By Saiful Bahri Kamaruddin
Pix Izwan Azman
BANGI, 17 July 2012 – Malaysia has so far been able to thwart extremism in the country because it has been successful in tackling poverty where widespread poverty is no longer present, a Distinguish Professor at The National University of Malaysia (UKM) said today.
Director of the Institute of Ethnic Studies (KITA) of UKM, Distinguished Prof Datuk Dr Shamsul Amri Baharuddin, however, said that the threshold for the breaking point of something untoward occuring needed to be studied to stave off such a possibility.
Giving his keynote address when opening a one-day National Seminar on “Development of the Muslim Middle Class and the Sidelining of Extremism in Malaysia” organised by the Institute of West Asian Studies (IKRAB) here today, Prof Shamsul Amri said such a possibility must be minimised because the youths of today are not like those of 40 years ago.
He said some Muslims turn to extremism or terrorism as a last resort when they perceived that nobody cares or are willing to fight for the rights of the Muslims.
Extremism, he said, is neither inherent nor in the DNA of Muslims but is a form of protest due to the lack of attention to the injustices inflicted upon Muslims both in their home states or abroad.
Prof Shamsul Amri said that extremism, or terrorism may be an avenue for the young, or the New Class as he described them, to fight for freedom.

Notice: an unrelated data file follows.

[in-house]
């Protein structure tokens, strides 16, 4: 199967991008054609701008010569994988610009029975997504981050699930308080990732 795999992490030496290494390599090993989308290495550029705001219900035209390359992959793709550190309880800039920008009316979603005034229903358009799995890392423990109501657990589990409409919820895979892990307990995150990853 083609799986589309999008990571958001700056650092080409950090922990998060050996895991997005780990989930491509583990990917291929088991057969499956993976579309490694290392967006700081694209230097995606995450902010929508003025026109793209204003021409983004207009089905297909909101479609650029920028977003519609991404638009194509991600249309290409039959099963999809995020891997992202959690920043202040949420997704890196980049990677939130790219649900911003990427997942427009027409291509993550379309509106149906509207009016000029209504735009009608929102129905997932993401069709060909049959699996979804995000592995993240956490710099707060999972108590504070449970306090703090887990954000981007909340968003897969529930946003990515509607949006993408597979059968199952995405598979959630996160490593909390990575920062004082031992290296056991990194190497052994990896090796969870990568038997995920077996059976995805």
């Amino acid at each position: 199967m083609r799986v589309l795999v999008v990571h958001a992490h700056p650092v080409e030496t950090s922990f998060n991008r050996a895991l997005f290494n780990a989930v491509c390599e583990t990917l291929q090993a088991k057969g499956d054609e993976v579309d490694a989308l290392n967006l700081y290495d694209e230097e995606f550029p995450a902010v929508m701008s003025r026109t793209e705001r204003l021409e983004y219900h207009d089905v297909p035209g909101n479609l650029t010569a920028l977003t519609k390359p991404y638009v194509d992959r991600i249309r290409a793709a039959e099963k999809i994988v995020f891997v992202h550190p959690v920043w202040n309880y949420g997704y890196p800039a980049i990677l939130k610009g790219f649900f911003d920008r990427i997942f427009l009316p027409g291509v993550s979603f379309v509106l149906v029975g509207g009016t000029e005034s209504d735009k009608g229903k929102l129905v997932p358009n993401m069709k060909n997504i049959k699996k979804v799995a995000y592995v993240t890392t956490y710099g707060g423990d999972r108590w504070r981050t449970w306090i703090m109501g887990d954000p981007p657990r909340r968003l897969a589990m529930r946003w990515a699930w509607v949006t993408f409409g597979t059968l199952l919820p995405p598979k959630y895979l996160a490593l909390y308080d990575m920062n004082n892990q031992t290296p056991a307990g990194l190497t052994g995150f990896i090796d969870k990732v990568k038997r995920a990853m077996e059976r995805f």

Freedom, he said, means different things to different people. For some Muslims, it means halting the United States and Israel from further intervention in West Asia.
To others, it is defined by their struggles to overthrow perceived corrupt and autocratic regimes who have overstayed their welcome, such as seen lately in the so-called Arab Spring in Tunisia and Egypt.
In Malaysia, soon after Independence in 1957 there were concerns among the Malays that they could resort to extreme measures because of being sidelined despite the country experiencing rapid economic growth.
Thus the Bumiputera Economic Congress in 1966 attended by many eminent Malays predicted ominous occurances if the socio-economic balance between the races were not rectified.
The recommendations were eventually accepted and became part of the New Economic Policy (NEP) following the May 13 1969 riots.
He believes that a new post NEP era would come about in the country not ony because of changes taking place overseas but also in Malaysia. Just 20 years ago, who would have thought of the demise of the Soviet Union and the cold war in Eastern Europe.
Extremism, he said, has too often been labelled on the resurgence of Islam because the West fears the rise of the economic power of the Islamic nations ever since the so-called Oil Crisis of the 1970s.
The term extremism has also different ramifications depending on which society perceives it. To the poverty-stricken peoples of Egypt and Tunisia, the protestors and activists in Tahrir Square and Mohammad Bouazizi Square were seen as heroes.
But not so among the leaders and elite of some of the regimes in other Arab nations, who dismisses them as extremists.
However since the West supports the protestors and activists, the rest of the World followed suit in perceiving them as freedom fighters, regardless of whether they were right or not, Prof Shamsul Amri said.
A total of nine academics and scholars presented their papers apart from Prof Shamsul Amri at the seminar.